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Numerous oil and gas exploration sites practice flaring for safety and disposal of unwanted low calorific gases. However, instead of just standalone burning the gas, why can't a gas turbine or internal combustion engine be attached so that the process also generates electricity. A lot of heat is being wasted. Why not convert to power?

I'm guessing there are some technical or economic problems to this. Otherwise, it would have been long implemented. What are the specific issues?

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  • $\begingroup$ If the natgas is being flared (ie from a well producing oil or condensate), it means lack of pipes to take away the natgas. Very possibly also lack of electric grid to take it away in the form of electric power. $\endgroup$
    – Pete W
    Jun 30 at 0:28
  • $\begingroup$ Is the flow rate constant? $\endgroup$
    – Solar Mike
    Jun 30 at 5:43
  • $\begingroup$ Part of the problem is defining "well" . To say a well defines as much as saying a "car" ; a 1920 Model T Ford , a 1990 Rolls Royce, a 2020 Maserati ; All are cars , but rather different. The same with "well". $\endgroup$ Jun 30 at 19:17
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I think this is a situation of "the devil is in the details', and of course, cost. In the US, gas from a few wells would not likely be of sufficient volume; but several/many wells could be combined (detail = pipeline plan and control). There are wells, mostly Middle East that do have enough flare gas. As a point of reference the last local power gas turbines I saw were Rolls RB 211; an engine family that powers wide body planes. I don't know how much gas the need but it must be substantial. (The RB 211 was at a gas plant fed by a hundred wells). Smaller engines could be used but with less efficiency (higher cost). Then you need power substations, power distribution lines (likely long) (more details). On the other hand, my employer also generated remote power with old used J 47 s(?) engines. Salvaged from older obsolete jets. It appears that a good answer would require research.

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It is less economical to harness this energy/materials. From the perspective of the company, money is better spent on their immediate business needs such as locating large resources or improving the thermodynamic efficiency of their refinery.

Reasons it may be less economical include:

  1. Intermittent flow; flow may be zero for long periods, with intermittent spikes or pressure reliefs. It is not economical to build a very large thermal generation system that is only heated occasionally. This is the same reason that hydro electric power plants have spillways that are often flowing water. This water energy is wasted, but it is not economical to build the hydro turbine capacity to handle large spring water flow rates that will only be utilized for 1 month of the year.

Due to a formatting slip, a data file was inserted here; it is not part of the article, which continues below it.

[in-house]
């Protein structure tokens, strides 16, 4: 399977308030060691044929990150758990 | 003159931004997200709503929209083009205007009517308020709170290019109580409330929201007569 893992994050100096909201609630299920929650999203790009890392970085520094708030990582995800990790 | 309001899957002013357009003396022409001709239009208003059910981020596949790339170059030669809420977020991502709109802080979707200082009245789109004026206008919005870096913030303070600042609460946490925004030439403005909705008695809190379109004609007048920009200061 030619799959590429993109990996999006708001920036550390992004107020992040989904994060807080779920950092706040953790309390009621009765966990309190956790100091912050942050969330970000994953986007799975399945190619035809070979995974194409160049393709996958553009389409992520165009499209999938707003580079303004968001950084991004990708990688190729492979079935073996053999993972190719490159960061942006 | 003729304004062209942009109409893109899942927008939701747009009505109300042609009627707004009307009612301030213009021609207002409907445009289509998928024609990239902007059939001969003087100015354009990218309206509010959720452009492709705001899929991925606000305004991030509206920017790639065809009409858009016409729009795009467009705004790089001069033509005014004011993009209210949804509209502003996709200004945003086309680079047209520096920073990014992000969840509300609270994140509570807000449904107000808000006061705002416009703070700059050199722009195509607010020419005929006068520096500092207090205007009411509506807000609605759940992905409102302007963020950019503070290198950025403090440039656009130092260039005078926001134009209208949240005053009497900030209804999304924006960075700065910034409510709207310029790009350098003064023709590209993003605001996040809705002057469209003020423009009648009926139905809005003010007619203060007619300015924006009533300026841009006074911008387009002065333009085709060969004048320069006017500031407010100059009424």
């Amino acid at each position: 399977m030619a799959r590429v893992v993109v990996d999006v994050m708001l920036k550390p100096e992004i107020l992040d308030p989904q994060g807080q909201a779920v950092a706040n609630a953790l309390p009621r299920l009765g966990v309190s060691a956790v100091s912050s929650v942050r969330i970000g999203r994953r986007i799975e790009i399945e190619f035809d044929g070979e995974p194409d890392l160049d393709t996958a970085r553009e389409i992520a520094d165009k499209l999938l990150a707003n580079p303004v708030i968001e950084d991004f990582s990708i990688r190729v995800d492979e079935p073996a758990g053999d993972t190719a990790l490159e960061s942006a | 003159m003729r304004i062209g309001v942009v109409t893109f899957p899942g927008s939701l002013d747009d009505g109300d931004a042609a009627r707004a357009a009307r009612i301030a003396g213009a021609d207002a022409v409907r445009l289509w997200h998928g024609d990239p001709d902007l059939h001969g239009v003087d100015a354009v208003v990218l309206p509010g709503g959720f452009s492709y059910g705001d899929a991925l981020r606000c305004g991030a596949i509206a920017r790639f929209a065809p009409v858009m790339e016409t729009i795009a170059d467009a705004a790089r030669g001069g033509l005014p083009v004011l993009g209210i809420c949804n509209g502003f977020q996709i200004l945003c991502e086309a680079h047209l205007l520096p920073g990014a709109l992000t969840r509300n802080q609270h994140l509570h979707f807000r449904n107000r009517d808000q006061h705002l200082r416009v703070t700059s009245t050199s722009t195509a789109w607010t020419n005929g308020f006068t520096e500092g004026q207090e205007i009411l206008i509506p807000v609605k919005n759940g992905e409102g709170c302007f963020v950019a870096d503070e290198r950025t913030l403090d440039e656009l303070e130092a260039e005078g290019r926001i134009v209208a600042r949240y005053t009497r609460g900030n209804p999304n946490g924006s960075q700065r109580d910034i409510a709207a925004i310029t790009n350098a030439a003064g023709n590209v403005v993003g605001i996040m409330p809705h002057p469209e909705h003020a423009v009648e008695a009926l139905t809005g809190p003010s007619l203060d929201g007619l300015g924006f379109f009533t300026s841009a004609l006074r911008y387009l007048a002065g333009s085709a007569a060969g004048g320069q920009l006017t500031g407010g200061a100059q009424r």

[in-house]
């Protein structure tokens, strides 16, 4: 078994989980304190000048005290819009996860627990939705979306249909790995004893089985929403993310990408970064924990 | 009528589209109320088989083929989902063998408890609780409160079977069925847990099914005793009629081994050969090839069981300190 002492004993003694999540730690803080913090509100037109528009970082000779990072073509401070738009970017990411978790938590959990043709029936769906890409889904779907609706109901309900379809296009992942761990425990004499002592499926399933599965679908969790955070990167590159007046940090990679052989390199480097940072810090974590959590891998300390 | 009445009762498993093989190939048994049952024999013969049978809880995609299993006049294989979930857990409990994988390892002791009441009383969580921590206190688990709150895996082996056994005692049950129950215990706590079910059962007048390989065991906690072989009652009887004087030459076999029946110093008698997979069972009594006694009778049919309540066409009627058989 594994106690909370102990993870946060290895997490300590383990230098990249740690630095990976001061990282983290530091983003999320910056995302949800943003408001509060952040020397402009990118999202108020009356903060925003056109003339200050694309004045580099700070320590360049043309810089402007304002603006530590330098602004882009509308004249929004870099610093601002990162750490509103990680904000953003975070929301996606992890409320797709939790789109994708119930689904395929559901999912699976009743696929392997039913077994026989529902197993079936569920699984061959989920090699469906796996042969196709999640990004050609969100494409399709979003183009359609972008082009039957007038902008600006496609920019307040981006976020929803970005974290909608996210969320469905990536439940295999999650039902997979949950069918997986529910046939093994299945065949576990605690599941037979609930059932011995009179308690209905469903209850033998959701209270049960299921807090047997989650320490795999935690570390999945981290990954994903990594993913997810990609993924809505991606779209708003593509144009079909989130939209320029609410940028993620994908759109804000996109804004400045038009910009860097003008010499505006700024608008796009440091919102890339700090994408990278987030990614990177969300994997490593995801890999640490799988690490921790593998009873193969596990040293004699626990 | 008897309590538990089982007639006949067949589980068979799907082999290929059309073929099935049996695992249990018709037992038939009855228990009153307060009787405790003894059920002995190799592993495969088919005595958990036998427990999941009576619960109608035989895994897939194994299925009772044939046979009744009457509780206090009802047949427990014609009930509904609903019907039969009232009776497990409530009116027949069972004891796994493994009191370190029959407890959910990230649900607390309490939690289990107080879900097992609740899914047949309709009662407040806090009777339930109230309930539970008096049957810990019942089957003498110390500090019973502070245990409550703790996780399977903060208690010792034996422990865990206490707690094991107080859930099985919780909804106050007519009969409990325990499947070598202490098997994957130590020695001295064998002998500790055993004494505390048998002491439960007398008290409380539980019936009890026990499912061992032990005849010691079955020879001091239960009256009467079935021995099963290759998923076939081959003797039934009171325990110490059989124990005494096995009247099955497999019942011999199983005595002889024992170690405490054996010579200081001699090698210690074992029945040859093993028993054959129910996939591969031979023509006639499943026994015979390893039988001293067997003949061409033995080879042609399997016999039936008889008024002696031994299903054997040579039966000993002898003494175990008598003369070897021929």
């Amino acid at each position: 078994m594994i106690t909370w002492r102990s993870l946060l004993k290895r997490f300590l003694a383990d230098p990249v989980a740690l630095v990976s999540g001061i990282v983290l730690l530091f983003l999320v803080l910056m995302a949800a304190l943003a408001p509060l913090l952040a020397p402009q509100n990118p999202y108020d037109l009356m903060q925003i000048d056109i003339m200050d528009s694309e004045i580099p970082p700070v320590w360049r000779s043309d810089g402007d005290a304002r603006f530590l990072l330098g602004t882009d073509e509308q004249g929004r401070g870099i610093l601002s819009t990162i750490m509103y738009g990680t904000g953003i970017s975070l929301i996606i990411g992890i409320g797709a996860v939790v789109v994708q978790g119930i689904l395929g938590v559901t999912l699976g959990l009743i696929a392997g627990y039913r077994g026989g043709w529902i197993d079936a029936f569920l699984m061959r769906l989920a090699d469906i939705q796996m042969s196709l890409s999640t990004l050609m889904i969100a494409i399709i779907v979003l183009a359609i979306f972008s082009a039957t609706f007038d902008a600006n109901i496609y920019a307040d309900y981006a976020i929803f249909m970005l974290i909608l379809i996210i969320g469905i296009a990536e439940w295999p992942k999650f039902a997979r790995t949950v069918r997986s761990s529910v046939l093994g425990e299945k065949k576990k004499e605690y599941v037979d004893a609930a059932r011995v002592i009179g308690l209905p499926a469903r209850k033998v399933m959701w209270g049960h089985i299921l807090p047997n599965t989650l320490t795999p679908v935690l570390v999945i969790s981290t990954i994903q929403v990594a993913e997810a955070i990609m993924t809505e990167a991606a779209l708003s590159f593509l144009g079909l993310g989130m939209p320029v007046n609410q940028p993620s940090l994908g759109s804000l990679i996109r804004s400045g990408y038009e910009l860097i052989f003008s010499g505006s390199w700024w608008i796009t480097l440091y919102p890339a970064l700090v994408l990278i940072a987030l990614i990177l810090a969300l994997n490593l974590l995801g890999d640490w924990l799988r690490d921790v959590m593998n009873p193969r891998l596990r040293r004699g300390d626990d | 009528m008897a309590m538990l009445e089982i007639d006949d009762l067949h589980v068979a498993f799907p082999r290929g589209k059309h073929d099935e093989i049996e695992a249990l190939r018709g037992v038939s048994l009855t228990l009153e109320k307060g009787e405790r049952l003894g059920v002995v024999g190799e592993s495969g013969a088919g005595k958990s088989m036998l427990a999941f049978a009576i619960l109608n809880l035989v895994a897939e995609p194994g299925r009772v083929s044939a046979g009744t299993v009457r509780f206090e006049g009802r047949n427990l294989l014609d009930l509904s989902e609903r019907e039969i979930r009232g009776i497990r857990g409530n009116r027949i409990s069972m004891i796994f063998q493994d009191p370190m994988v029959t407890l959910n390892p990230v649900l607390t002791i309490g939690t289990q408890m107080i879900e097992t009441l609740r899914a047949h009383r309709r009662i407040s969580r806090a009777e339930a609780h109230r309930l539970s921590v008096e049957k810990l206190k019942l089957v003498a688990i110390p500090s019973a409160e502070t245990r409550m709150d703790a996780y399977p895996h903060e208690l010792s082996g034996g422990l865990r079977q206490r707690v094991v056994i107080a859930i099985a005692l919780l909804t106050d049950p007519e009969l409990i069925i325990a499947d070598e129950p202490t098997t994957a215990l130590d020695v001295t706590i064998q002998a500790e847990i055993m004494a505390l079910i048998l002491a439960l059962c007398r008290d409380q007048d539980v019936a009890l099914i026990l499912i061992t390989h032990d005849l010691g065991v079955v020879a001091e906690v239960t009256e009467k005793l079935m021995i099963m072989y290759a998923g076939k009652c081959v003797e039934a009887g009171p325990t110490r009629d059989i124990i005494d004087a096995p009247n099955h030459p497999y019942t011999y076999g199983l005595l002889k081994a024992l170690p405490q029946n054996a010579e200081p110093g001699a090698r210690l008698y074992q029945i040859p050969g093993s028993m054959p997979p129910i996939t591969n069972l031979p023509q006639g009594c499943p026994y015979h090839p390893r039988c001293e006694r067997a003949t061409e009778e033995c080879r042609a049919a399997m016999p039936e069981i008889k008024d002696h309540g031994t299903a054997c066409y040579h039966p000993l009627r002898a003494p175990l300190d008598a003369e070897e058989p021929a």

2. Gas composition; the flow may be filled with lots of non-combustibles that decrease efficiency (low calorific like you mentioned). The variable composition Can change flame temperature requiring exotic high temperature materials, even though most of the time it operates at low temperature. The composition may have corrosive materials again calling for exotic materials.
  3. Regulations; it is extremely difficult to get a combustion based power production system permitted (at least in the United States). It is very likely that it is easier to permit a low temperature flare that wastes 100% of the stream, than it would be to design an permit a boiler/turbine that has to hit X ppm NOx and Y ppm CO standards with a constantly changing gas composition. Its counter intuitive, but the EPA is focused on discouraging all combustion (in favor of wind and solar), rather allowing companies to improve the efficiency and emissions of combustion.
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  • $\begingroup$ "it is extremely difficult to get a combustion based power production system permitted (at least in the United States)." No, natural gas generation continues to be added in the US. $\endgroup$
    – Tiger Guy
    Jul 2 at 5:41
  • $\begingroup$ @Tiger Guy, Yeah natural gas is still getting permitted, but EPA makes it very difficult with paperwork spanning multiple years. The co-generation natural gas boiler projects I have been involved in in Southern Idaho have been very difficult to permit. Often requiring the plant to give up some of its grandfathered permits for coal or other. Also lots of difficulty in permitting burner upgrades prevents companies from upgrading burners; instead they have to replace "in kind" with lower efficiency, higher NOx burners. I am not an expert on all these issues, but that is my background on the topic $\endgroup$
    – ericnutsch
    Jul 2 at 6:45

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